Tuesday, April 16, 2024
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Milk is your friend

CNA – Milk is probably the last thing you feel like having if you have leaky gut syndrome and suffer from chronic diarrhoea or abdominal pain.

But now, researchers from National University of Singapore (NUS) have discovered that nano particles known as milk-derived extracellular vesicles (mEVs), which are derived from cow’s milk and human breast milk, could potentially be a new treatment for these patients.

The research, published in Science Advances in April, found that the proteins and small nucleic acids carried in mEVs suppressed intestinal inflammation and repaired the damaged gut barrier, said lead researcher Assistant Professor Wang Jiong Wei from the Nanomedicine Translational Research Programme and Centre for NanoMedicine at the Yong Loo Lin School of Medicine at NUS.

More important, the mEVs prevented the leakage of gut bacterial toxins into the blood stream to avert toxin-induced liver damage.

Leaky gut syndrome refers to a collection of symptoms such as chronic diarrhoea, constipation, flatulence, abdominal pain, bloating and nutritional deficiency. These very signs are also seen in those with non-alcoholic fatty liver disease, inflammatory bowel disease and irritable bowel syndrome.

According to a press release from NUS, non-alcoholic fatty liver disease affects 40 per cent of Singapore’s population, while inflammatory bowel disease impacts one to three in every 10,000 Singaporeans. As for irritable bowel syndrome, one in 10 people suffer from it, noted HealthXchange.sg.

So, what is exactly leaking in your gut? And how do these milk particles help?



Picture the gut barrier in your gastrointestinal tract as the MRT fare gates. This semi-permeable barrier allows what the body considers “paying passengers” or nutrients from food to pass through and enter the bloodstream – and keeps out trouble-causing ones such as bacteria, viruses and toxins.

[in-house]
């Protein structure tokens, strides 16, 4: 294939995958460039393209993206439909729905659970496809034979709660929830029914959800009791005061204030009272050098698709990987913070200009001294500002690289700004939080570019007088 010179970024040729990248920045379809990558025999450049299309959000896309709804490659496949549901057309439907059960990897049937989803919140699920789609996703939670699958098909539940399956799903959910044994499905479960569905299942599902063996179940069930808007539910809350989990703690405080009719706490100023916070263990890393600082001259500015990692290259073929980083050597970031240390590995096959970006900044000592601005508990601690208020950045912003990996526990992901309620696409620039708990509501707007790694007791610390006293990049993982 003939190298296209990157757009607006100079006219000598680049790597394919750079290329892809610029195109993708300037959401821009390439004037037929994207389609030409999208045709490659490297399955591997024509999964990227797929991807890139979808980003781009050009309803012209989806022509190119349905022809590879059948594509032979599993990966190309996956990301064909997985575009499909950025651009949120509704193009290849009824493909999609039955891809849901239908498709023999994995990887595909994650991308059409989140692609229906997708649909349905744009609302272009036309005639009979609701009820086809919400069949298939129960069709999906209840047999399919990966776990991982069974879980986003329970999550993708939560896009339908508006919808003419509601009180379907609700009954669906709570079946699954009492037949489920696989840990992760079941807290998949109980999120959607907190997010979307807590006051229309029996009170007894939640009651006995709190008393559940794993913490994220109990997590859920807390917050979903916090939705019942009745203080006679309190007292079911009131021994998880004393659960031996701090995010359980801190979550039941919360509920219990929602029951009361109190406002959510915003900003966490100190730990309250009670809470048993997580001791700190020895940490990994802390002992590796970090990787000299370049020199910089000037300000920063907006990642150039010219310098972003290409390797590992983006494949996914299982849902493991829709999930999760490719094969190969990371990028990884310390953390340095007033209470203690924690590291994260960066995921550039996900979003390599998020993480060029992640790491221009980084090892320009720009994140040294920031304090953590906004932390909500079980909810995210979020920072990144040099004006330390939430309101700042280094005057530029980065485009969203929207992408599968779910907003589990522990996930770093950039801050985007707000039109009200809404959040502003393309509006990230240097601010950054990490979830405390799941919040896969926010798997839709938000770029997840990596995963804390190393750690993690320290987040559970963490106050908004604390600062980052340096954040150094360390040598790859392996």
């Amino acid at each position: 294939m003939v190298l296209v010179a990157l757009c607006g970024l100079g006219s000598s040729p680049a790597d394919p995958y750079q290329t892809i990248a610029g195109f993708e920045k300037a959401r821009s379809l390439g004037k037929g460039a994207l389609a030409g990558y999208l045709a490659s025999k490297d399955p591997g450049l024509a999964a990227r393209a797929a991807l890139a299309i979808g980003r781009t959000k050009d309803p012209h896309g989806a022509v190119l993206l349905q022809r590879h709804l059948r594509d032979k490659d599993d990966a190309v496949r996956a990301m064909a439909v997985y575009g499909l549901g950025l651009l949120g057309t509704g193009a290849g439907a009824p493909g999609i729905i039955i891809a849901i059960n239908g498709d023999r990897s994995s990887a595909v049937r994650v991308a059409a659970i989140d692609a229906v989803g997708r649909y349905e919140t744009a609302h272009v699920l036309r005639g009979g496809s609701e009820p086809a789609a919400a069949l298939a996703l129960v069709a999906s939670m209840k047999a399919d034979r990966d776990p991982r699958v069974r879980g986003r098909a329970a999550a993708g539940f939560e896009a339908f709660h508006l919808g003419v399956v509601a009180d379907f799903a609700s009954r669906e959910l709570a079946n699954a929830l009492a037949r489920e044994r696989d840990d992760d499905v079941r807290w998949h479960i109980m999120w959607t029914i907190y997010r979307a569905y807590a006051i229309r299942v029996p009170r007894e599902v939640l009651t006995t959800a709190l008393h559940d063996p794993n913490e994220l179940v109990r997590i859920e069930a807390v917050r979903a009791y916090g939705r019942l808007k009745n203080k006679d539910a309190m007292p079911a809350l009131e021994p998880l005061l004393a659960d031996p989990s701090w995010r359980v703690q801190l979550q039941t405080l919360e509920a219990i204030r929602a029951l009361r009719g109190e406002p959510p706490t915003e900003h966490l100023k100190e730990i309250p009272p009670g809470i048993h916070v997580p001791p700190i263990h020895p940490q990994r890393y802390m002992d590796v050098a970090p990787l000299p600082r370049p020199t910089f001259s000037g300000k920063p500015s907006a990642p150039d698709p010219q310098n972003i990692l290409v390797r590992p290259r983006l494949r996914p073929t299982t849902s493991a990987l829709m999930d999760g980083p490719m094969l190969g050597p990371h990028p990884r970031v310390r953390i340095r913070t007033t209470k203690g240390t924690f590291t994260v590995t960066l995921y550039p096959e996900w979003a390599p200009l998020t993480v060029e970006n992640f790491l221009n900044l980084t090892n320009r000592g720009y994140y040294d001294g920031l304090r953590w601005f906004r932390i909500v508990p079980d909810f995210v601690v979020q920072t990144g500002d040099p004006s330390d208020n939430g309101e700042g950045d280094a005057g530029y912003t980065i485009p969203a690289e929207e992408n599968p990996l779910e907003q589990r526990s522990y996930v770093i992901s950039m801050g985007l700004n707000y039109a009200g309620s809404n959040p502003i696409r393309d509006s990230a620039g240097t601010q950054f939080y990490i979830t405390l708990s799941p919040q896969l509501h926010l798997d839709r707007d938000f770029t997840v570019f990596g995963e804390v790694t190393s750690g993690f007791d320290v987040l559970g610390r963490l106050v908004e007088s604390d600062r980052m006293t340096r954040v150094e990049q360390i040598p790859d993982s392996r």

However, these fare gates aren’t failproof. There are instances when the barriers become defective or porous, and unsavoury agents get through. Your diet (excessive intake of processed carbohydrates and sugar, food additives and preservatives), lifestyle (heavy alcohol consumption, smoking, chronic stress) and medication (antibiotics and painkillers) can play a part in causing the “gates” to fail.


The mEVs can “recruit good anti-inflammatory immune cells, while inhibiting or reducing inflammatory immune cells”, said Assistant Professor Wang. “They also stimulate the immune cells to produce anti-inflammatory proteins, thereby reducing gut inflammation and enhancing gut health.”

And in a way, these mEVs also function like probiotics by increasing the diversity of gut bacteria, all while promoting the number of good bacteria and keeping a lid on bad ones, he said.

“Most probiotics do not survive after oral intake as they are mostly killed in the stomach due to gastric acid and digestive enzymes, whereas mEVs can go through the gut system and reach the bowel to act.”


The process is rather similar to cheese making, according to Asst Prof Wang. Whey, the cloudy liquid that is drained after milk has curdled, is what the researchers use. The mEVS are then separated from the whey by subjecting the latter to high-speed spinning.

“The raw mEVs are subsequently purified through the chromatography process”, said Asst Prof Wang, which involves using a filtering system and a size-exclusion device.

As for human breast milk, Asst Prof Wang noted that the breast milk produced at different stages during and after pregnancy – be it colostrum, transitional or mature breast milk – all have “similar gut barrier protection”. Colostrum milk is produced during pregnancy, whereas transitional milk is produced two to three days postpartum. About 10 to 15 days after birth, the breast milk changes to mature milk.


As for how much of these milk nano particles an average adult would need, you may have to drink one litre of milk a day to achieve those gut-protecting benefits, said Asst Prof Wang, which is not viable if you’re lactose tolerant. That equates to at least 10 trillion to 30 trillion particles of mEVs – or 20mg of mEVs per day, he said.

“Currently, the researchers are still working on getting clinical validation in humans,” said Assistant Professor Wang. It may take another two to three years to produce a commercial product such as a supplement in powder, capsule or drink form, he said.